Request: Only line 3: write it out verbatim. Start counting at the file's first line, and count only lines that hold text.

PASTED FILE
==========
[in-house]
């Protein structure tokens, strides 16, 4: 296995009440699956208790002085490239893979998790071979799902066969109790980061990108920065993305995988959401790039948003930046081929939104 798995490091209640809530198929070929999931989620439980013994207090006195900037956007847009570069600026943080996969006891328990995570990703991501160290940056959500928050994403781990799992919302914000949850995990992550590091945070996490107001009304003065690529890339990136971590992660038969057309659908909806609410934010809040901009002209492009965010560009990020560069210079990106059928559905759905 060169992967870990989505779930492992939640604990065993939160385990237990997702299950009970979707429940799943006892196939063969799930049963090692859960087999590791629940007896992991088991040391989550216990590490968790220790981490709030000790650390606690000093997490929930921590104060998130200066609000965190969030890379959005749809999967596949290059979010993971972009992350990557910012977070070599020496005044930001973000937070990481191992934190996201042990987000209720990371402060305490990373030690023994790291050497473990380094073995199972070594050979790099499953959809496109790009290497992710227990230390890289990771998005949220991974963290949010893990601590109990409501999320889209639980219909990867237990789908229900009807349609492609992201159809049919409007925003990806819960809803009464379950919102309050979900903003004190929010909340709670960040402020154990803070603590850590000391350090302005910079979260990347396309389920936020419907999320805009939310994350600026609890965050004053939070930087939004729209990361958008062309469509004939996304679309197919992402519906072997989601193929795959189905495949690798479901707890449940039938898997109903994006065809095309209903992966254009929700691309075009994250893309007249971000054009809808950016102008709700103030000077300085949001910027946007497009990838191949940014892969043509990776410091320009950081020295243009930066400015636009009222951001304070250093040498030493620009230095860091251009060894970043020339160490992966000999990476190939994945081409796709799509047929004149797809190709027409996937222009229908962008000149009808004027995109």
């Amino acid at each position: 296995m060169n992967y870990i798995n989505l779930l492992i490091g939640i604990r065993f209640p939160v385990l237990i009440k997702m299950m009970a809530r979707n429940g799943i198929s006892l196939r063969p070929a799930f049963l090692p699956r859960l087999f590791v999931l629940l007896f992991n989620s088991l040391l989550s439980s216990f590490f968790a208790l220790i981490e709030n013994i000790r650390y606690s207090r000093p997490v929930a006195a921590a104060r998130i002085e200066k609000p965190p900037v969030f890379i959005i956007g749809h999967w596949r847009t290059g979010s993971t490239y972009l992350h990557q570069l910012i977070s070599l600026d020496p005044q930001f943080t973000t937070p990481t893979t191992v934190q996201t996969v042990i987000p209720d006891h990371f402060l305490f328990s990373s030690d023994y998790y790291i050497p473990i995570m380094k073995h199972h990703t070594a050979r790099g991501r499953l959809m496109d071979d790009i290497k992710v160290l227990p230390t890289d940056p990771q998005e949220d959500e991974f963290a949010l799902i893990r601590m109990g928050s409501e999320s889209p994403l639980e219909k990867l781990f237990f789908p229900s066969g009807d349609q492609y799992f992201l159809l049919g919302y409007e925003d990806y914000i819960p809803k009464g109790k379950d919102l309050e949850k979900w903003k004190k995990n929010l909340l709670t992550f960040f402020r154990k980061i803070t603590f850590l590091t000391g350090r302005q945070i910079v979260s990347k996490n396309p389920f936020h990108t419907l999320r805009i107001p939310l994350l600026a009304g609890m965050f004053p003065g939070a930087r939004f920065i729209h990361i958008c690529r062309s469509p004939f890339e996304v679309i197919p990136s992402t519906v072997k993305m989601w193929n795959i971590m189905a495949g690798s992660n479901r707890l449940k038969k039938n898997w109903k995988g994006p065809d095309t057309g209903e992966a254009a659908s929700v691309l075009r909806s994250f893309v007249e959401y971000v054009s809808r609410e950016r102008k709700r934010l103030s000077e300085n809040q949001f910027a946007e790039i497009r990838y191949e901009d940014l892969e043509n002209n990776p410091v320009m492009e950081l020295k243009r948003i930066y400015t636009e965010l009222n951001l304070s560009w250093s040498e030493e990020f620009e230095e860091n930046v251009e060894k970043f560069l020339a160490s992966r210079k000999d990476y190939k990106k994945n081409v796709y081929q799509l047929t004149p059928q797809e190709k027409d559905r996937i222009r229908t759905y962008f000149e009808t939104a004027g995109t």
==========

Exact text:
């Amino acid at each position: 296995m060169n992967y870990i798995n989505l779930l492992i490091g939640i604990r065993f209640p939160v385990l237990i009440k997702m299950m009970a809530r979707n429940g799943i198929s006892l196939r063969p070929a799930f049963l090692p699956r859960l087999f590791v999931l629940l007896f992991n989620s088991l040391l989550s439980s216990f590490f968790a208790l220790i981490e709030n013994i000790r650390y606690s207090r000093p997490v929930a006195a921590a104060r998130i002085e200066k609000p965190p900037v969030f890379i959005i956007g749809h999967w596949r847009t290059g979010s993971t490239y972009l992350h990557q570069l910012i977070s070599l600026d020496p005044q930001f943080t973000t937070p990481t893979t191992v934190q996201t996969v042990i987000p209720d006891h990371f402060l305490f328990s990373s030690d023994y998790y790291i050497p473990i995570m380094k073995h199972h990703t070594a050979r790099g991501r499953l959809m496109d071979d790009i290497k992710v160290l227990p230390t890289d940056p990771q998005e949220d959500e991974f963290a949010l799902i893990r601590m109990g928050s409501e999320s889209p994403l639980e219909k990867l781990f237990f789908p229900s066969g009807d349609q492609y799992f992201l159809l049919g919302y409007e925003d990806y914000i819960p809803k009464g109790k379950d919102l309050e949850k979900w903003k004190k995990n929010l909340l709670t992550f960040f402020r154990k980061i803070t603590f850590l590091t000391g350090r302005q945070i910079v979260s990347k996490n396309p389920f936020h990108t419907l999320r805009i107001p939310l994350l600026a009304g609890m965050f004053p003065g939070a930087r939004f920065i729209h990361i958008c690529r062309s469509p004939f890339e996304v679309i197919p990136s992402t519906v072997k993305m989601w193929n795959i971590m189905a495949g690798s992660n479901r707890l449940k038969k039938n898997w109903k995988g994006p065809d095309t057309g209903e992966a254009a659908s929700v691309l075009r909806s994250f893309v007249e959401y971000v054009s809808r609410e950016r102008k709700r934010l103030s000077e300085n809040q949001f910027a946007e790039i497009r990838y191949e901009d940014l892969e043509n002209n990776p410091v320009m492009e950081l020295k243009r948003i930066y400015t636009e965010l009222n951001l304070s560009w250093s040498e030493e990020f620009e230095e860091n930046v251009e060894k970043f560069l020339a160490s992966r210079k000999d990476y190939k990106k994945n081409v796709y081929q799509l047929t004149p059928q797809e190709k027409d559905r996937i222009r229908t759905y962008f000149e009808t939104a004027g995109t």